Paul Auster

Book Pile

Travels in the Scriptorium (2006)

Paul Auster’s novel, Travels in the Scriptorium, centers on an anonymous man as he tries to figure out who he is and how he ended up in the room where he is sitting, all the while getting visitors who happen to be characters from Auster’s previous works. Every character in the book, except the protagonist, Mr. Blank, appears in a prior Auster novel, and a number of others are referenced only incidentally.

The Book of Illusions (2002)

David Zimmer is a college professor in Vermont. He takes a writing sabbatical after losing his wife and two sons in a plane crash. He attempts to rebuild his life by studying the work of Hector Mann, a minor character from the silent film era. His interest in the strange life of a silent movie star leads him into a shadow world of lies, illusions, and unexpected love. Zimmer’s book is published, and he moves on to other projects while continuing to live as a hermit.

Invisible (2009)

Invisible is a novel with settings as diverse as Morningside Heights, Paris’ Left Bank, and the Caribbean Islands, with a story that spans the years 1967 to 2007. It’s an epic drama about teenage rage, unrestrained sex need, and a relentless pursuit of justice recounted in three voices by three separate narrators. The book is divided into four parts, each of which tells a different aspect of the same narrative from a different perspective.

Man in the Dark (2008)

Man in the Dark by Paul Auster depicts a dystopian future in which a new secession and civil war tear the United States apart following the presidential elections of 2000. The novel depicts a time when America is clearly divided into two groups: the United States is at war in Iraq in Auster’s novel, but the United States is actually engaged in a Civil War in the novel within the novel.

There are typical Auster touches in Man in the Dark. Through nested story structures, it investigates the possibility of individuals inhabiting parallel universes. August Brill, a retired book critic and widower, has trouble moving on from the loss of his wife. As he shares more details of his marriage with his granddaughter, he begins to warm up to her and tells her more and more about his marriage.

In the Country of Last Things (1987)

Paul Auster’s dystopian epistolary novel, In the Country of Last Things, is one of his best-known works. A letter from Anna Blume to a childhood friend forms the basis of the novel wherein an unknown city has fallen into turmoil and anarchy. No industry exists in this desolate landscape, and the majority of the population collects trash or scours the countryside in search of useful items to sell. Human garbage and corpses are used as fuel by city governments, and Anna has entered the metropolis in quest of her journalist brother William.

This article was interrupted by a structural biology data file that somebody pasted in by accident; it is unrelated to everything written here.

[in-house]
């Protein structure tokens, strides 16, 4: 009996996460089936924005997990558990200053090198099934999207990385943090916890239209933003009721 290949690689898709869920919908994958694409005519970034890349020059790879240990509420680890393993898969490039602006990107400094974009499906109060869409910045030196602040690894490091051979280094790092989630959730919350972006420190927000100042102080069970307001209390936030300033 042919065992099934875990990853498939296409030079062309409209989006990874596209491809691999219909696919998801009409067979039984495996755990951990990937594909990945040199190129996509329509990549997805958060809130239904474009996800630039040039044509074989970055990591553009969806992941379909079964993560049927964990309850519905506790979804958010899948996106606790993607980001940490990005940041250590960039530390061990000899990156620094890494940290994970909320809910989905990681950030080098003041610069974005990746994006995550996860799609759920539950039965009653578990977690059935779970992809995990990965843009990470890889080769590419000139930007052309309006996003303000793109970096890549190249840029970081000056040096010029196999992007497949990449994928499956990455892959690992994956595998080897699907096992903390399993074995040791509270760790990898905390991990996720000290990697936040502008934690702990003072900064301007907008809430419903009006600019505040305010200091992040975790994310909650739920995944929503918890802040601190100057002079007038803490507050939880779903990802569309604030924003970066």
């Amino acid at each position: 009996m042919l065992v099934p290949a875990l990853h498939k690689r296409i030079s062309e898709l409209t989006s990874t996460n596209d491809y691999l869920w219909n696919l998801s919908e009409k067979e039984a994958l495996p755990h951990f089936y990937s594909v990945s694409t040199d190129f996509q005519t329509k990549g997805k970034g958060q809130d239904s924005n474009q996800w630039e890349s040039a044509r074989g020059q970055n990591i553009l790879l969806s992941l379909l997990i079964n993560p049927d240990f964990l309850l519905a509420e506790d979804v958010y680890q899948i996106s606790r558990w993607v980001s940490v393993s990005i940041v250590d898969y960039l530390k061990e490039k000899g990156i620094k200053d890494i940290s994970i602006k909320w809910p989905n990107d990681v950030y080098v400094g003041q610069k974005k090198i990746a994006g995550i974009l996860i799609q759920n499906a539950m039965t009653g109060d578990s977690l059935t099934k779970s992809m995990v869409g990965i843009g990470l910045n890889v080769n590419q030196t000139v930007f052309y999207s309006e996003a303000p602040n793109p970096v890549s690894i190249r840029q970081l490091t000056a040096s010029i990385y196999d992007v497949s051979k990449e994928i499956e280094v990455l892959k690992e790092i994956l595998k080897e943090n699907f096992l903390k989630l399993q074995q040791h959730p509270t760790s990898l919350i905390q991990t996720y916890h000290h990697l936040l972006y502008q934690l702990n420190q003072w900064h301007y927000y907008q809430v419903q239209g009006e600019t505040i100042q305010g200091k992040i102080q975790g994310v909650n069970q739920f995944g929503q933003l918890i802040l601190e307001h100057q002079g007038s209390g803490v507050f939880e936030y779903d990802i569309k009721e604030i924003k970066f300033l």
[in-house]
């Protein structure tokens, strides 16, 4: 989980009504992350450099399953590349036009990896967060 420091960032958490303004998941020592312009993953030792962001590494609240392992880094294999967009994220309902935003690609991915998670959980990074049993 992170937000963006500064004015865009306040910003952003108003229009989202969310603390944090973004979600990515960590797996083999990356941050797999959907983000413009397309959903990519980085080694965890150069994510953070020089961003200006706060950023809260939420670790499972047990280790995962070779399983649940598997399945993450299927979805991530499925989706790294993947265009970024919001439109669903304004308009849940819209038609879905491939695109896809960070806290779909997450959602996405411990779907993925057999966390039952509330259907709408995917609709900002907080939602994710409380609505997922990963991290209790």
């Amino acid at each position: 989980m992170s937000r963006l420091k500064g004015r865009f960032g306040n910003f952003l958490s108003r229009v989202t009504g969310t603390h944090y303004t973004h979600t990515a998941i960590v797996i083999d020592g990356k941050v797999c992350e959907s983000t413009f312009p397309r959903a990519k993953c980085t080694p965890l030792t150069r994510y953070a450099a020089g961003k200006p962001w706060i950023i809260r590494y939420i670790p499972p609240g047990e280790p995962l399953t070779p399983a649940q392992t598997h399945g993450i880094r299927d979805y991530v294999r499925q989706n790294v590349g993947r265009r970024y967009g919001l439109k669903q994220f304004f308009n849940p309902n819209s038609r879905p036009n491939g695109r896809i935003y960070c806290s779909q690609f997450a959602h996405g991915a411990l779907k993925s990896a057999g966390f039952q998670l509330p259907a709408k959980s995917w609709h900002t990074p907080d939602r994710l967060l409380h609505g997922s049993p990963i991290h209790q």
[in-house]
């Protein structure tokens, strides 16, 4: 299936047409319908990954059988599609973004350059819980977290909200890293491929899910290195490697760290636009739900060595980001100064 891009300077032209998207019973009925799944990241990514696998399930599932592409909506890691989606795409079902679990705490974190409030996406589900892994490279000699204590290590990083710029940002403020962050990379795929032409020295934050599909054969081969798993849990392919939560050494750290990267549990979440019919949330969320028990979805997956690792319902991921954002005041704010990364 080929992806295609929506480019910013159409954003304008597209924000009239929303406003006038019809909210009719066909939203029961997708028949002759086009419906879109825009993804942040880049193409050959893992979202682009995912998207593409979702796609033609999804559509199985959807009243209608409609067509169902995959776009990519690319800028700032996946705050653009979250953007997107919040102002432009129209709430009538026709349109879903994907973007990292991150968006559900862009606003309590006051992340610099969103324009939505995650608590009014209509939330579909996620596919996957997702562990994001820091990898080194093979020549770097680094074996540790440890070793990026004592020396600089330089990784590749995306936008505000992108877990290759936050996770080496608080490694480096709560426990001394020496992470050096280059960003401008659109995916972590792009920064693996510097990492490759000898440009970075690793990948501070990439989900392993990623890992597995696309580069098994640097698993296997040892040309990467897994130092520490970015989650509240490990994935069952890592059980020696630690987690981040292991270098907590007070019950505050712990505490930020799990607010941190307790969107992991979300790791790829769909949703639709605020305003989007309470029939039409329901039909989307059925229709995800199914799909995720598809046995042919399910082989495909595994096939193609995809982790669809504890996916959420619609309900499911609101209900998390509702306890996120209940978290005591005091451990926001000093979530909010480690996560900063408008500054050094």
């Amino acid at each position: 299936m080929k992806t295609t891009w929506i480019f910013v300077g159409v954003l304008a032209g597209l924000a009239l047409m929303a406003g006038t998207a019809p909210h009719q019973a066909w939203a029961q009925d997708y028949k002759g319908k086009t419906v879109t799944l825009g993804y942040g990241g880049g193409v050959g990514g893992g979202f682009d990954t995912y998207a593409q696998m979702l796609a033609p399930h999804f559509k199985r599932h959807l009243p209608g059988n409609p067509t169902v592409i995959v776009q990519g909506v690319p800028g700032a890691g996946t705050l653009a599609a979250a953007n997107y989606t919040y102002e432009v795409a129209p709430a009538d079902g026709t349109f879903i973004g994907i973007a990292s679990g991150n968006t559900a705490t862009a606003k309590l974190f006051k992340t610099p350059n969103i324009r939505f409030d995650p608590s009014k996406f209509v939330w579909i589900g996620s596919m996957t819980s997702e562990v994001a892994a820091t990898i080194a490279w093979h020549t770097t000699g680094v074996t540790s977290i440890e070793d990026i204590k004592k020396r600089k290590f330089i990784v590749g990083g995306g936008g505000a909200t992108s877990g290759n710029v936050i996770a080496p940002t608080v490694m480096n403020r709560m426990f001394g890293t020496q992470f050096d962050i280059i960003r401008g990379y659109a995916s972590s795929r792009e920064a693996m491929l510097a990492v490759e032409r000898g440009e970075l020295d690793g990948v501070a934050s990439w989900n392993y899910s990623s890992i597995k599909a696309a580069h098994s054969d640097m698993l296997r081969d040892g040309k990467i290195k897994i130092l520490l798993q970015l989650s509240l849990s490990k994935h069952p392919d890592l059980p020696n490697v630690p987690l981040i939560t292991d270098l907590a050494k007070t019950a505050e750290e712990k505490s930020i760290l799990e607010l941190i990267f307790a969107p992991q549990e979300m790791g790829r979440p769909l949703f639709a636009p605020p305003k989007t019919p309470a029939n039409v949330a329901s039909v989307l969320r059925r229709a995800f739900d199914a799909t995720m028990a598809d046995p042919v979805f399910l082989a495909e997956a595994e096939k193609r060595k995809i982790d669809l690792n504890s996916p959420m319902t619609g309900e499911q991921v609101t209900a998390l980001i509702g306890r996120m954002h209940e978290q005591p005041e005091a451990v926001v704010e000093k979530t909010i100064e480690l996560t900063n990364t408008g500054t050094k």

Hand to Mouth: A Chronicle of Early Failure (1997)

Hand to Mouth follows the narrative of Paul Auster, a young man who is fighting to make ends meet. Initially, Auster’s memoir deals with money and the feeling of financial struggle. It’s both amusing and heartbreaking at the same time. After laboring as a writer for many years, Auster decided to write a book about his experiences. At the same time, it is a fascinating and amusing look at what it was like for him to battle for publication and make money through writing.

Mr. Vertigo (1994)

Walter Claireborne Rawley, also referred to simply as Walt, is the main character in the book, Mr. Vertigo, authored by Paul Auster, which is a memoir written in Walt’s voice. When Master Yehudi came upon a little boy named Walt who was aimlessly wandering the streets of Saint Louis, he made a promise to the obnoxious and lonesome child. Yehudi takes Walt to a remote home in the country, where Yehudi boldly tells Walt that he can teach him how to master the art of flight.


Paul Auster is an American novelist, screenwriter, and poet who was born Paul Benjamin Auster on February 3, 1947 in Newark, New Jersey, USA. He went to high school in Maplewood, a suburb of New York City about 20 miles to the southwest, and later Columbia University. He relocated to France in the early 1970s and found work as a translator, and published a mystery story called Squeeze Play using the identity of Paul Benjamin.

His intricate compositions, some of which are mysteries, are often concerned with the search for identity as well as the importance of serendipity and chance. In his writings, he often combines crime fiction with existentialism and absurdism. His renown was enhanced by The New York Trilogy (1987), a set of original detective stories. He is often recognized as the best-known author currently writing metafiction.

The most well-known of his works, which include books, poems, and song lyrics, is “Natty Man Blues.” Also, he has always been interested in movies and is a serious student of the medium at present. Lulu on the Bridge was his directorial debut and his third film with Harvey Keitel. Before his first movie was released in 1998, he was married with two children.

Further Reading

AT HOME WITH: Paul Auster; Chance of a Lifetime by Elaine Louie, The New York Times

Paul Auster : Cruel Universe by Adrian Gargett, Spike Magazine

Paul Auster: ‘It’s distress that generates art’ by Alex Preston, The Guardian

Books: Paul Auster, Newsweek

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